Modeling the Internet’s Large-Scale Topology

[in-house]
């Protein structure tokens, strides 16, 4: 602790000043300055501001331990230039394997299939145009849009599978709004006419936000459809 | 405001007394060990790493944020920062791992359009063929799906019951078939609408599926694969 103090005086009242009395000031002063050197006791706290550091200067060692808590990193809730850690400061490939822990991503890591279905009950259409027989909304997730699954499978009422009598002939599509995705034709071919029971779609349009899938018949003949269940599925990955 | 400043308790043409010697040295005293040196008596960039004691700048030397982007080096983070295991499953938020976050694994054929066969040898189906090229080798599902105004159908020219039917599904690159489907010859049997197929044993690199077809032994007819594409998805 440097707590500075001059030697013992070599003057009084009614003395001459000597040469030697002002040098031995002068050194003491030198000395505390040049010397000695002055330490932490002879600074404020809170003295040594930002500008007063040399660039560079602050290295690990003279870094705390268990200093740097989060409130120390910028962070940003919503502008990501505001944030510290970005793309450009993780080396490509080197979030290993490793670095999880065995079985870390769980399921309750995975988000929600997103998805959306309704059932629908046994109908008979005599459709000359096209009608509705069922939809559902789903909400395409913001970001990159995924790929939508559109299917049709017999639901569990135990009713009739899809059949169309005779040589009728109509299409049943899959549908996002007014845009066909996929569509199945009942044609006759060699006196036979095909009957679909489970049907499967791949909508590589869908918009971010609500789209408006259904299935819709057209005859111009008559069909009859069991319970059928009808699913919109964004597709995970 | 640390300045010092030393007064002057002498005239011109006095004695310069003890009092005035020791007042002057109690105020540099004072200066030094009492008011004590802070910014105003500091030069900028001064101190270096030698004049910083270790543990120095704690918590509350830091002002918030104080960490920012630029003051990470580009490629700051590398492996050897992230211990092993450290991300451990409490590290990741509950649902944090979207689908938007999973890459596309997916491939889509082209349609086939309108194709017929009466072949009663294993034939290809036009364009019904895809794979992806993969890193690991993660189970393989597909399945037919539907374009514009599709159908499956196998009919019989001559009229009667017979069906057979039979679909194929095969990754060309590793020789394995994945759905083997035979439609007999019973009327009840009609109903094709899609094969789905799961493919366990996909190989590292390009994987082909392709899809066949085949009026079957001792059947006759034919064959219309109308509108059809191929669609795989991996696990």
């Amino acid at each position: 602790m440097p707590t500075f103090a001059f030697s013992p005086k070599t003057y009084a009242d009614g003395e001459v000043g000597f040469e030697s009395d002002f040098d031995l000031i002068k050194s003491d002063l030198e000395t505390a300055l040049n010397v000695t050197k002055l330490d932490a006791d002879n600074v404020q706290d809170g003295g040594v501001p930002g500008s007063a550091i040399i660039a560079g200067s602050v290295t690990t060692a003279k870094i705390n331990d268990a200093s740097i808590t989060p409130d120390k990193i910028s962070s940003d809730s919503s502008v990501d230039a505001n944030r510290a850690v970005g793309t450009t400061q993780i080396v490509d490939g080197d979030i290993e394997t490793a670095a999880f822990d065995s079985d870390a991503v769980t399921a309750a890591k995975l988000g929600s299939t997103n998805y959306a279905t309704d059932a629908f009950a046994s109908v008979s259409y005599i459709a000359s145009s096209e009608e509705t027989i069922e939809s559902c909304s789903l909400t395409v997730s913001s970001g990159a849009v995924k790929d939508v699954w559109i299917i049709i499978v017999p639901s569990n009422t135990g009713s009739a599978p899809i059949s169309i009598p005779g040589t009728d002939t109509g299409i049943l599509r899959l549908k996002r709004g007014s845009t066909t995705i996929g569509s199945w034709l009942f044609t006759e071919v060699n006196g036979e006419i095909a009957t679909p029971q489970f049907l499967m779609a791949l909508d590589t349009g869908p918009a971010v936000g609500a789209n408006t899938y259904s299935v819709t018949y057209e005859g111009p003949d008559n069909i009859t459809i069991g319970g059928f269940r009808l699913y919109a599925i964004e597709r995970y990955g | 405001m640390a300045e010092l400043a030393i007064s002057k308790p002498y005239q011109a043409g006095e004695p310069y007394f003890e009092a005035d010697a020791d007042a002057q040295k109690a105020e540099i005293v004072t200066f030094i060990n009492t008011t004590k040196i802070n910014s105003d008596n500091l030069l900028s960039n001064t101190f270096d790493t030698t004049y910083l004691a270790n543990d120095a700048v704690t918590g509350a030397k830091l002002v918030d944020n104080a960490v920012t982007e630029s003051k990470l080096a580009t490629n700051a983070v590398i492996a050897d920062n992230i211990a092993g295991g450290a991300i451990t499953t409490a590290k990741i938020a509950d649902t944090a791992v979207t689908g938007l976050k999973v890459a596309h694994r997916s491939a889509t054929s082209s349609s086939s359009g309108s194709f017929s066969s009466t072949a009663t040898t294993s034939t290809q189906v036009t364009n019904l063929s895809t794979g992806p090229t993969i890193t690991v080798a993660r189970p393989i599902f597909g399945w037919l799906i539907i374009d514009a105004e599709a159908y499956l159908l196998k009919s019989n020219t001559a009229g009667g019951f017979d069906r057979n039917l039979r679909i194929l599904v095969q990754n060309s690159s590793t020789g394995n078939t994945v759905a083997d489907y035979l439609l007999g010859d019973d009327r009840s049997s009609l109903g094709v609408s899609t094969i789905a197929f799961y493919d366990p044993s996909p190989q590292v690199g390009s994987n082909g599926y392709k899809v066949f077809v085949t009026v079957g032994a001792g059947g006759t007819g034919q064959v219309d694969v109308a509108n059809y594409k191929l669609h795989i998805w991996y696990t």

Network generators that capture the Internet’s large-scale topology are crucial for the development of efficient routing protocols and modeling Internet traffic. Our ability to design realistic generators is limited by the incomplete understanding of the fundamental driving forces that affect the Internet’s evolution. By combining the most extensive data on the time evolution, topology and physical layout of the Internet, we identify the universal mechanisms that shape the Internet’s router and autonomous system level topology. We find that the physical layout of nodes form a fractal set, determined by population density patterns around the globe. The placement of links is driven by competition between preferential attachment and linear distance dependence, a marked departure from the currently employed exponential laws. The universal parameters that we extract significantly restrict the class of potentially correct Internet models, and indicate that the networks created by all available topology generators are significantly different from the Internet.